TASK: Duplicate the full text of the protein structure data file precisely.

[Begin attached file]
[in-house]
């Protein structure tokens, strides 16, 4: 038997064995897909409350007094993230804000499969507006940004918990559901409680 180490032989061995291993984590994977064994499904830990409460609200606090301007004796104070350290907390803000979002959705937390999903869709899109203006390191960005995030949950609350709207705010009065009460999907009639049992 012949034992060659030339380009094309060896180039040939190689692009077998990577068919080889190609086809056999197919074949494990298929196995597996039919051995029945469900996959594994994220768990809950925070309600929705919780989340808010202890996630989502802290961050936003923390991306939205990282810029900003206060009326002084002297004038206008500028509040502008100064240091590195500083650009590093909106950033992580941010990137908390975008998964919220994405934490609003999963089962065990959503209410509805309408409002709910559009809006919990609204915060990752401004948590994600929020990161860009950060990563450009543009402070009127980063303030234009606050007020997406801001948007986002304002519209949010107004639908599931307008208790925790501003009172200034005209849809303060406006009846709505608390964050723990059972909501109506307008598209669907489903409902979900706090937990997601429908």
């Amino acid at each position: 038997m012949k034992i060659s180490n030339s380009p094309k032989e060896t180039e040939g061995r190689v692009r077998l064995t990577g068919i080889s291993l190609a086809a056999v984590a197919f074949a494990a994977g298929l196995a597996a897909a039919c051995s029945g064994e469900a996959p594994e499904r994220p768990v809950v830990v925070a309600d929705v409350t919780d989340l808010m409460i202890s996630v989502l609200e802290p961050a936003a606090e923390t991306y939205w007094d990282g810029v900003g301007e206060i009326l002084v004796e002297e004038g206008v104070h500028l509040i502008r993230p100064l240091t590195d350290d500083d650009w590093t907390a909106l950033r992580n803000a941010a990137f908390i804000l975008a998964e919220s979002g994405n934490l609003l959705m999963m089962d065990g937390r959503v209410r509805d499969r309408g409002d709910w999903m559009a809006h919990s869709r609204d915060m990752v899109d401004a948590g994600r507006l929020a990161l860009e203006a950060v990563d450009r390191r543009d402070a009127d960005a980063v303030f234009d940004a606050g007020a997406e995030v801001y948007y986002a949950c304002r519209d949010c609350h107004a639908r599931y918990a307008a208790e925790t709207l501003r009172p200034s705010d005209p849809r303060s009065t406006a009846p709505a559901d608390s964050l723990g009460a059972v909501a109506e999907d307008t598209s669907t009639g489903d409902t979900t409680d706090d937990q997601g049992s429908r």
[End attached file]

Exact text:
[in-house]
């Protein structure tokens, strides 16, 4: 038997064995897909409350007094993230804000499969507006940004918990559901409680 180490032989061995291993984590994977064994499904830990409460609200606090301007004796104070350290907390803000979002959705937390999903869709899109203006390191960005995030949950609350709207705010009065009460999907009639049992 012949034992060659030339380009094309060896180039040939190689692009077998990577068919080889190609086809056999197919074949494990298929196995597996039919051995029945469900996959594994994220768990809950925070309600929705919780989340808010202890996630989502802290961050936003923390991306939205990282810029900003206060009326002084002297004038206008500028509040502008100064240091590195500083650009590093909106950033992580941010990137908390975008998964919220994405934490609003999963089962065990959503209410509805309408409002709910559009809006919990609204915060990752401004948590994600929020990161860009950060990563450009543009402070009127980063303030234009606050007020997406801001948007986002304002519209949010107004639908599931307008208790925790501003009172200034005209849809303060406006009846709505608390964050723990059972909501109506307008598209669907489903409902979900706090937990997601429908």
């Amino acid at each position: 038997m012949k034992i060659s180490n030339s380009p094309k032989e060896t180039e040939g061995r190689v692009r077998l064995t990577g068919i080889s291993l190609a086809a056999v984590a197919f074949a494990a994977g298929l196995a597996a897909a039919c051995s029945g064994e469900a996959p594994e499904r994220p768990v809950v830990v925070a309600d929705v409350t919780d989340l808010m409460i202890s996630v989502l609200e802290p961050a936003a606090e923390t991306y939205w007094d990282g810029v900003g301007e206060i009326l002084v004796e002297e004038g206008v104070h500028l509040i502008r993230p100064l240091t590195d350290d500083d650009w590093t907390a909106l950033r992580n803000a941010a990137f908390i804000l975008a998964e919220s979002g994405n934490l609003l959705m999963m089962d065990g937390r959503v209410r509805d499969r309408g409002d709910w999903m559009a809006h919990s869709r609204d915060m990752v899109d401004a948590g994600r507006l929020a990161l860009e203006a950060v990563d450009r390191r543009d402070a009127d960005a980063v303030f234009d940004a606050g007020a997406e995030v801001y948007y986002a949950c304002r519209d949010c609350h107004a639908r599931y918990a307008a208790e925790t709207l501003r009172p200034s705010d005209p849809r303060s009065t406006a009846p709505a559901d608390s964050l723990g009460a059972v909501a109506e999907d307008t598209s669907t009639g489903d409902t979900t409680d706090d937990q997601g049992s429908r």